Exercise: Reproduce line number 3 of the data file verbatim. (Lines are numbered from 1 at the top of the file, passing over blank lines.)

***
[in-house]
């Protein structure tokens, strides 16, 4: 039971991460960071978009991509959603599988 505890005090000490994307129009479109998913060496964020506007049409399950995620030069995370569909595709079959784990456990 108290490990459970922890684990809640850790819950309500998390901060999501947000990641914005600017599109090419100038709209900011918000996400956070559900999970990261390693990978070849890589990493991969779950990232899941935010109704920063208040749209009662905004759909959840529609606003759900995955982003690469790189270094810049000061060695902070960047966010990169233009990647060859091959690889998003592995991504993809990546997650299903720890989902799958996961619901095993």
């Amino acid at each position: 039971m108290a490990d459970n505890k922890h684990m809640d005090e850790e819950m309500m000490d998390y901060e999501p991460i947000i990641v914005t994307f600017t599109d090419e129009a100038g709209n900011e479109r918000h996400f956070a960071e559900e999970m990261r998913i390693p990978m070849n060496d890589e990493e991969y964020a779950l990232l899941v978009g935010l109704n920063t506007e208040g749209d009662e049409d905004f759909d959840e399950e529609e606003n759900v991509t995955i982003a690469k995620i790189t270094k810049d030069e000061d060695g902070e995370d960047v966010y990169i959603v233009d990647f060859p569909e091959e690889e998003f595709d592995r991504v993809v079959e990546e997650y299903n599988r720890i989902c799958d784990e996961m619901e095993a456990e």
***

């Amino acid at each position: 039971m108290a490990d459970n505890k922890h684990m809640d005090e850790e819950m309500m000490d998390y901060e999501p991460i947000i990641v914005t994307f600017t599109d090419e129009a100038g709209n900011e479109r918000h996400f956070a960071e559900e999970m990261r998913i390693p990978m070849n060496d890589e990493e991969y964020a779950l990232l899941v978009g935010l109704n920063t506007e208040g749209d009662e049409d905004f759909d959840e399950e529609e606003n759900v991509t995955i982003a690469k995620i790189t270094k810049d030069e000061d060695g902070e995370d960047v966010y990169i959603v233009d990647f060859p569909e091959e690889e998003f595709d592995r991504v993809v079959e990546e997650y299903n599988r720890i989902c799958d784990e996961m619901e095993a456990e």